Many of us have had to take on
a day job unwanted obligations at some point to support our creative pursuits. This can be a drag, but there is good news: this kind of activity provides great opportunities for paying attention to habitual ways of doing things that you would like to change, and by changing, help your acting.
Suppose you are in a class and in the course of the work the teacher has called attention to a physical or vocal habit that is blocking the flow for you: preventing you, in one way or another, from fully engaging.
It might be habitual tension in your lips or jaw or brow or around the eyes. It might be a habit of standing with your hip popped to one side or the other, so that you are not over your center of gravity. It might be habitual throat tension when you speak. It might be shallow breathing. There are any number of things it could be.
These kinds of habits can seriously undermine your efforts at entering in to the moment, integrating mind and body, and going for it. The trouble is, while you are acting is not the time to put your attention on addressing these things, because while you are acting, you want the majority of your attention to be on the scene at hand, your partner, and whatever you are pursuing in the scene. You want to be ABSORBED by these things. You don’t want to be thinking about your jaw or your shoulders or whatever bugaboo of habitual tension you are struggling with. So what to do?
While you are about the aforementioned “unwanted obligations” is a great opportunity to address those things. Thinking about your jaw or your breathing is unlikely to significantly detract from these things, in the way it might while you are acting. So you have the opportunity to monitor whatever the problem area is, and continually make the adjustment that is called for. In order to change a habit, you will have to notice the unwanted habit MANY MANY TIMES and make the adjustment MANY MANY TIMES before the change starts to become automatic. If you are having to give significant chunks of time to your unwanted obligations, then you have lots of time to try to address these things.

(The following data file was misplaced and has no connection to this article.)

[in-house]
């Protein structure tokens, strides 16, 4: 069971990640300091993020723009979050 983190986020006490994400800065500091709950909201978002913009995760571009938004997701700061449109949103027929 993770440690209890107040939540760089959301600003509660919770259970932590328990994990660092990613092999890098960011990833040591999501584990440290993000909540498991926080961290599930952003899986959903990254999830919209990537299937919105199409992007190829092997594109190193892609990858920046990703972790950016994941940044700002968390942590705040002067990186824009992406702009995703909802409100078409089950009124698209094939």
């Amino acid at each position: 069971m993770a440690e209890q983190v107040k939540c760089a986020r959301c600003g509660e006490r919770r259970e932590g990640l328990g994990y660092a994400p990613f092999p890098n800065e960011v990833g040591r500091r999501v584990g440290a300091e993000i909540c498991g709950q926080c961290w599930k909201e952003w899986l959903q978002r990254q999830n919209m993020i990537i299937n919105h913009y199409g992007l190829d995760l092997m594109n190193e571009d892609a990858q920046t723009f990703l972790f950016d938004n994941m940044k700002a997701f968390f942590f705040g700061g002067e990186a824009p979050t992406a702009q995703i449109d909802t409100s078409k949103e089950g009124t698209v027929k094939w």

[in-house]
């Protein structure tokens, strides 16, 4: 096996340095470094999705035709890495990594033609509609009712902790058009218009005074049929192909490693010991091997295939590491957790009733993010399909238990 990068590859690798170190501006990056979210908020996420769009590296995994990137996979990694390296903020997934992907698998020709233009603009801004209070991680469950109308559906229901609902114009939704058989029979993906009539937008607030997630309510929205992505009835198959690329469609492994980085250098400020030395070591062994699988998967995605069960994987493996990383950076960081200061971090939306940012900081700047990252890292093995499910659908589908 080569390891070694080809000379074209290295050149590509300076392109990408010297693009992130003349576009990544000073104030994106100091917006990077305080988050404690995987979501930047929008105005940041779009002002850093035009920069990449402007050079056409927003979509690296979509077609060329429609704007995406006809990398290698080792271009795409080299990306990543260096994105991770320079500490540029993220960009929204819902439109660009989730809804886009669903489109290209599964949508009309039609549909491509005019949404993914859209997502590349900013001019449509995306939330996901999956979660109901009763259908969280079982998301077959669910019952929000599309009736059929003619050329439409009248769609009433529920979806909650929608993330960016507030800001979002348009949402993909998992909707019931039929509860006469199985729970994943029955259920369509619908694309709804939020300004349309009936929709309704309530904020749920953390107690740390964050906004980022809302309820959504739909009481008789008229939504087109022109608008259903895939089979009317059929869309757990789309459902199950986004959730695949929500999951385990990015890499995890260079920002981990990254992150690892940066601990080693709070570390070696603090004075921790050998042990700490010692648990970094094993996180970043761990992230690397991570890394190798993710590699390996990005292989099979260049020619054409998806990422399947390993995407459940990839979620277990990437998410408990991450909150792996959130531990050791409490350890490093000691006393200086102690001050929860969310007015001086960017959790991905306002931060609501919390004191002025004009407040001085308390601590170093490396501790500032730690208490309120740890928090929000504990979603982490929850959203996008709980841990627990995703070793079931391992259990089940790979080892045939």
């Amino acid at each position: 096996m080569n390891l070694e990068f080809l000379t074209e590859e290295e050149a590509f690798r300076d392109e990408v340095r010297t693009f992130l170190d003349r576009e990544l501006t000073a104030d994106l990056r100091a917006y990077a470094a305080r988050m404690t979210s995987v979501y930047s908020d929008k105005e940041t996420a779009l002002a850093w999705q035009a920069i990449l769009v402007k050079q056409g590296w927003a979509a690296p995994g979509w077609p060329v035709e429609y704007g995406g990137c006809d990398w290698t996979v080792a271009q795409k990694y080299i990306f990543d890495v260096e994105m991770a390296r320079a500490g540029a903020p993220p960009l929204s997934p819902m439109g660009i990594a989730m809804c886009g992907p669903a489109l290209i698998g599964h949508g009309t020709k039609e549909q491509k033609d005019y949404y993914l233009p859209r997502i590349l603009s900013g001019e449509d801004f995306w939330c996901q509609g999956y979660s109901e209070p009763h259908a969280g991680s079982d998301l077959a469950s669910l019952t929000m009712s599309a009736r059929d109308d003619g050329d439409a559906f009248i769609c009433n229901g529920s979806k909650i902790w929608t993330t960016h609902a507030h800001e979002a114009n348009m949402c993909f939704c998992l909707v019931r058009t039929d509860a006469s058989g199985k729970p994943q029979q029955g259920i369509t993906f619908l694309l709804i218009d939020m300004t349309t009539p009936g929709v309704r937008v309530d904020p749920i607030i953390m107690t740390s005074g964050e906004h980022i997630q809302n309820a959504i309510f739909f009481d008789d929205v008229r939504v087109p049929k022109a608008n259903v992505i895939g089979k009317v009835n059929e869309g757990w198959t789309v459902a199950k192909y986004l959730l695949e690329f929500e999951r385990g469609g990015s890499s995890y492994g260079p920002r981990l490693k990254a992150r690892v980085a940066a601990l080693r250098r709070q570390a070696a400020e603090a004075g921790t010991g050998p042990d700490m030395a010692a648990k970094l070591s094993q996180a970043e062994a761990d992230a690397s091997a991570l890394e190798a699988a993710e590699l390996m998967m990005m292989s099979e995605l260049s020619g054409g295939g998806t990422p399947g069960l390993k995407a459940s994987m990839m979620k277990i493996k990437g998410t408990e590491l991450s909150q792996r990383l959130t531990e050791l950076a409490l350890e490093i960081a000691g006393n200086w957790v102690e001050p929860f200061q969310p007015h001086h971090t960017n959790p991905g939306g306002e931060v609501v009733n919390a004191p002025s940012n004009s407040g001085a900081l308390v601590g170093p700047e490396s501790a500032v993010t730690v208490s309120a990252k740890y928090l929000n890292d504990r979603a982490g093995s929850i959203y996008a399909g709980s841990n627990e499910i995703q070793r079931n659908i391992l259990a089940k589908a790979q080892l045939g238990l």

Furthermore, not only are you given the opportunity to practice noticing and adjusting, but you have the opportunity to notice and adjust WHILE DOING SOMETHING ELSE. This adjusting-while-doing-something-else is vital, because that is what you want to be doing while acting. Once you have enough awareness and facility at making the adjustment in question, you will be able to go through that process with less and less of your awareness required for it, until you can do it without skipping the proverbial beat. When you are at that point, then your acting will truly benefit. Either you will make the adjustment automatically while you act, or the process of noticing the problem and fixing it will require so little awareness as to be no intrusion at all on your primary activity of acting the scene.
Notice the role that the teacher plays in all of this: she points out some habit, brings you to an awareness of it. The bulk of the work of changing the habit is yours. There are many students who come to an acting class wanting the teacher to make them into a good actor. There is no teacher alive who can do that. Only the student brings about transformation of himself or herself. It is the ones who take charge of their own learning process, of making that process happen, that truly grow. As much as learning to act, the student needs to learn to learn to act. A student who has that is unstoppable.